By the time Look Up for Yes was published, Tayson had already begun teaching online poetry workshops at the New School, but after Maggie Anderson, Director of the Wick Poetry Program, organized an onsite class for him to teach at Kent State University, Tayson found what he'd been looking for: the interaction, based upon inquiry into the imagination, of a group of writers discussing their craft. He soon began teaching onsite workshops at the New School, and after he was hired to direct the Writers at Rutgers reading series, he left his job as Office Manager for the architect Philip Johnson and began teaching and running the reading series full time. He met some of the most celebrated writers of our time--Jhumpa Lahiri, Linda Gregg, Paule Marshall, Frank Bidart, Toi Derricotte--and he began a friendship with the poet Alicia Ostriker. He soon was awarded a Chancellor's Fellowship to study at CUNY's Graduate Center, where he dedicated himself to earning his Ph.D. In 2008 his second book of poems, The World Underneath, was published, also by Kent State University Press, and in 2012 Tayson completed his dissertation, Ghostly Language and Liminal Experience: William Blake, Romantic Discourse on the Sublime, and American Punk Sound. He received his doctorate in 2013.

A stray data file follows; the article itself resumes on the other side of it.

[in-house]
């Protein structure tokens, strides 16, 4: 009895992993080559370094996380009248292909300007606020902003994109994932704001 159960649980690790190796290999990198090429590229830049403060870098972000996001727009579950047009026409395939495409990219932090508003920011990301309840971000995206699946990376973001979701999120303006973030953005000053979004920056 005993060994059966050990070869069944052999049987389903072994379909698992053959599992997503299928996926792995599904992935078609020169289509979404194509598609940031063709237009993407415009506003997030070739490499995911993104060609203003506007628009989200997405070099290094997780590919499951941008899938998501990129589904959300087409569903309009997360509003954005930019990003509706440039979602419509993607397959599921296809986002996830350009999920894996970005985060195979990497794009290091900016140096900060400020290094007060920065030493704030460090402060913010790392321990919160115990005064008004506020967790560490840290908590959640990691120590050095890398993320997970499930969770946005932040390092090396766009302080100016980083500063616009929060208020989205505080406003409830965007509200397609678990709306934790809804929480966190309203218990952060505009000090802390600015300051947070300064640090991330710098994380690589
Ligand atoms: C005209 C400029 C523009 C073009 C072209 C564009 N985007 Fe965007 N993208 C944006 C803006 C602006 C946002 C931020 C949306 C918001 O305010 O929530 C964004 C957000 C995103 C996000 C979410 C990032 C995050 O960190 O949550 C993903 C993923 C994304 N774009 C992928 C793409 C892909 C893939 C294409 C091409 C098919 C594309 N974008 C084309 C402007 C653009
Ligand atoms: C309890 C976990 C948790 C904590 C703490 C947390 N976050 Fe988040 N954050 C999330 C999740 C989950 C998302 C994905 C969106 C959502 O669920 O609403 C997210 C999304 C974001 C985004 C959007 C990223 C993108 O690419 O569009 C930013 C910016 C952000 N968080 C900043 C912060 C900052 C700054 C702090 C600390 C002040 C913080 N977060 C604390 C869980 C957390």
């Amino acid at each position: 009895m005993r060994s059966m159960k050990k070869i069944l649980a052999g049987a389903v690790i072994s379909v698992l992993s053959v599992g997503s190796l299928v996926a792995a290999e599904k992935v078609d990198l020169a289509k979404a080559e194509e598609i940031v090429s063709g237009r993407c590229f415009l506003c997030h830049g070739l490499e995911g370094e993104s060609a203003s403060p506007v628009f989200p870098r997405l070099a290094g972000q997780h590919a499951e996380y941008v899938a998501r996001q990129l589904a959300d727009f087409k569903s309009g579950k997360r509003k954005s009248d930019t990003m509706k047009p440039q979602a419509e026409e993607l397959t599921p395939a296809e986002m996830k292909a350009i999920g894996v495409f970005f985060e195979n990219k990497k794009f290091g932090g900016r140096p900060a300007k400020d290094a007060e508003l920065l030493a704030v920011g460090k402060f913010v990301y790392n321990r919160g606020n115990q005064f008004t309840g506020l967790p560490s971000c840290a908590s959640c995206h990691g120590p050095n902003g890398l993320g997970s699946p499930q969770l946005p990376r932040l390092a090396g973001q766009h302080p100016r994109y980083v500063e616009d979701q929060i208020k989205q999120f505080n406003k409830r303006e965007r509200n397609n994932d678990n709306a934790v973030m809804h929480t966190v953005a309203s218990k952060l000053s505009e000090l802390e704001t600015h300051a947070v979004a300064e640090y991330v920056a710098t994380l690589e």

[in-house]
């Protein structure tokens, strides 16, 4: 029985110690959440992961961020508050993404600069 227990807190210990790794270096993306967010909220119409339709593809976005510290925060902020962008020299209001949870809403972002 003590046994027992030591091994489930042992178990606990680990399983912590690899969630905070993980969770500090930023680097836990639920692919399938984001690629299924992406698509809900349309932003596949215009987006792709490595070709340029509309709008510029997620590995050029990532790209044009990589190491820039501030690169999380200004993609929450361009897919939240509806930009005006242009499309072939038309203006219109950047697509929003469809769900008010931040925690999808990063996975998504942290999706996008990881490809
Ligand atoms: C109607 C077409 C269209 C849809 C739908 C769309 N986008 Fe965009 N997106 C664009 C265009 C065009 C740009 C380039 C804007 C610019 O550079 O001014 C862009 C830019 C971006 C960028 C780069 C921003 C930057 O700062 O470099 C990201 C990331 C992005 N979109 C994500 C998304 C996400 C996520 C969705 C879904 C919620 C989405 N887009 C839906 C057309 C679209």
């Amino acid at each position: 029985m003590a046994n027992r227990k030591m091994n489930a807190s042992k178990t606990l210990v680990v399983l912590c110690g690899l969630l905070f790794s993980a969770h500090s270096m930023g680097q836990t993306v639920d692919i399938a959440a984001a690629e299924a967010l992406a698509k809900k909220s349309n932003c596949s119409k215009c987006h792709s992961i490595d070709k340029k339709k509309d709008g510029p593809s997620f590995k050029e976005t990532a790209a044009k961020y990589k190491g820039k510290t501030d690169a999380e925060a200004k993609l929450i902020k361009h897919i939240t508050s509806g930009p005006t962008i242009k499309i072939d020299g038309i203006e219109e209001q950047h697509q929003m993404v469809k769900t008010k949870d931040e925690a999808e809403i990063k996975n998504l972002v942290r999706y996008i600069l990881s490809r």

Tayson, who recently appeared on Backstory Radio and The Poetry Foundation's "Off the Shelf," is contributing editor of Pleiades: A Journal of New Writing (and Reviews). He wrote the foreword to the restorative edition of Walt Whitman's "Live-Oak, with Moss." He is a freelance editor and is now completing a memoir titled Alternate Means of Transport: A Memoir of Chance Encounters with Eight Famous Women.